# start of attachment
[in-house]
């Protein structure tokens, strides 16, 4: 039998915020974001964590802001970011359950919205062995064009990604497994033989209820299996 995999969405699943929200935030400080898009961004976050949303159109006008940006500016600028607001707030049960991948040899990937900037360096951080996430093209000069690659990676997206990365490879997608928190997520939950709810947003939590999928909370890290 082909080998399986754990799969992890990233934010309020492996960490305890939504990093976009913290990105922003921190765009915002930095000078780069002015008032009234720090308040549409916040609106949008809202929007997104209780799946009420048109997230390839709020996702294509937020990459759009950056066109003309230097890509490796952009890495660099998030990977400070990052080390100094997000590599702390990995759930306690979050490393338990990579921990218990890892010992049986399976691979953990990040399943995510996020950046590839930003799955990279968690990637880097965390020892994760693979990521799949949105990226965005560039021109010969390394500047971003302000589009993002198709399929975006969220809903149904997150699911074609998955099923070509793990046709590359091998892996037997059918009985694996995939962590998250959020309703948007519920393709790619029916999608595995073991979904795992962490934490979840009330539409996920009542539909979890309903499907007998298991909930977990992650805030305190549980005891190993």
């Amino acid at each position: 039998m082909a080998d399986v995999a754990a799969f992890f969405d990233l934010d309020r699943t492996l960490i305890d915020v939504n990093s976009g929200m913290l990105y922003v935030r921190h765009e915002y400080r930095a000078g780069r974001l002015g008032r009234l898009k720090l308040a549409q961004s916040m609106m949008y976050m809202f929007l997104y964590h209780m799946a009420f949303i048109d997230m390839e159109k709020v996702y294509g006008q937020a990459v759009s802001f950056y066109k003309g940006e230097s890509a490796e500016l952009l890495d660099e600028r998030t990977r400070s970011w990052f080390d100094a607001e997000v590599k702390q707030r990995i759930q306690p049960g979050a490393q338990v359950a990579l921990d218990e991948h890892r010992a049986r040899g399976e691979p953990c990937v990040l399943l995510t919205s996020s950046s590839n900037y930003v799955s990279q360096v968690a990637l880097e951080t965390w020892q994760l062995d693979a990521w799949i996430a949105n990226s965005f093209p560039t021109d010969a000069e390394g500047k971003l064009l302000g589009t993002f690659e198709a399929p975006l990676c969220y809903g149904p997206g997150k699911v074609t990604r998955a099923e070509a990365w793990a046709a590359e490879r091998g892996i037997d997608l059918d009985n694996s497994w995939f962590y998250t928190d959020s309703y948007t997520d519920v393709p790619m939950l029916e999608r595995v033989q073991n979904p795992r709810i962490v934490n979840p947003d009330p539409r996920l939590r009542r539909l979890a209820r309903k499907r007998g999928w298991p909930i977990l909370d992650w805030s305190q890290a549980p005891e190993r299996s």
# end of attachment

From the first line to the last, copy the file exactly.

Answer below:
[in-house]
């Protein structure tokens, strides 16, 4: 039998915020974001964590802001970011359950919205062995064009990604497994033989209820299996 995999969405699943929200935030400080898009961004976050949303159109006008940006500016600028607001707030049960991948040899990937900037360096951080996430093209000069690659990676997206990365490879997608928190997520939950709810947003939590999928909370890290 082909080998399986754990799969992890990233934010309020492996960490305890939504990093976009913290990105922003921190765009915002930095000078780069002015008032009234720090308040549409916040609106949008809202929007997104209780799946009420048109997230390839709020996702294509937020990459759009950056066109003309230097890509490796952009890495660099998030990977400070990052080390100094997000590599702390990995759930306690979050490393338990990579921990218990890892010992049986399976691979953990990040399943995510996020950046590839930003799955990279968690990637880097965390020892994760693979990521799949949105990226965005560039021109010969390394500047971003302000589009993002198709399929975006969220809903149904997150699911074609998955099923070509793990046709590359091998892996037997059918009985694996995939962590998250959020309703948007519920393709790619029916999608595995073991979904795992962490934490979840009330539409996920009542539909979890309903499907007998298991909930977990992650805030305190549980005891190993």
């Amino acid at each position: 039998m082909a080998d399986v995999a754990a799969f992890f969405d990233l934010d309020r699943t492996l960490i305890d915020v939504n990093s976009g929200m913290l990105y922003v935030r921190h765009e915002y400080r930095a000078g780069r974001l002015g008032r009234l898009k720090l308040a549409q961004s916040m609106m949008y976050m809202f929007l997104y964590h209780m799946a009420f949303i048109d997230m390839e159109k709020v996702y294509g006008q937020a990459v759009s802001f950056y066109k003309g940006e230097s890509a490796e500016l952009l890495d660099e600028r998030t990977r400070s970011w990052f080390d100094a607001e997000v590599k702390q707030r990995i759930q306690p049960g979050a490393q338990v359950a990579l921990d218990e991948h890892r010992a049986r040899g399976e691979p953990c990937v990040l399943l995510t919205s996020s950046s590839n900037y930003v799955s990279q360096v968690a990637l880097e951080t965390w020892q994760l062995d693979a990521w799949i996430a949105n990226s965005f093209p560039t021109d010969a000069e390394g500047k971003l064009l302000g589009t993002f690659e198709a399929p975006l990676c969220y809903g149904p997206g997150k699911v074609t990604r998955a099923e070509a990365w793990a046709a590359e490879r091998g892996i037997d997608l059918d009985n694996s497994w995939f962590y998250t928190d959020s309703y948007t997520d519920v393709p790619m939950l029916e999608r595995v033989q073991n979904p795992r709810i962490v934490n979840p947003d009330p539409r996920l939590r009542r539909l979890a209820r309903k499907r007998g999928w298991p909930i977990l909370d992650w805030s305190q890290a549980p005891e190993r299996s």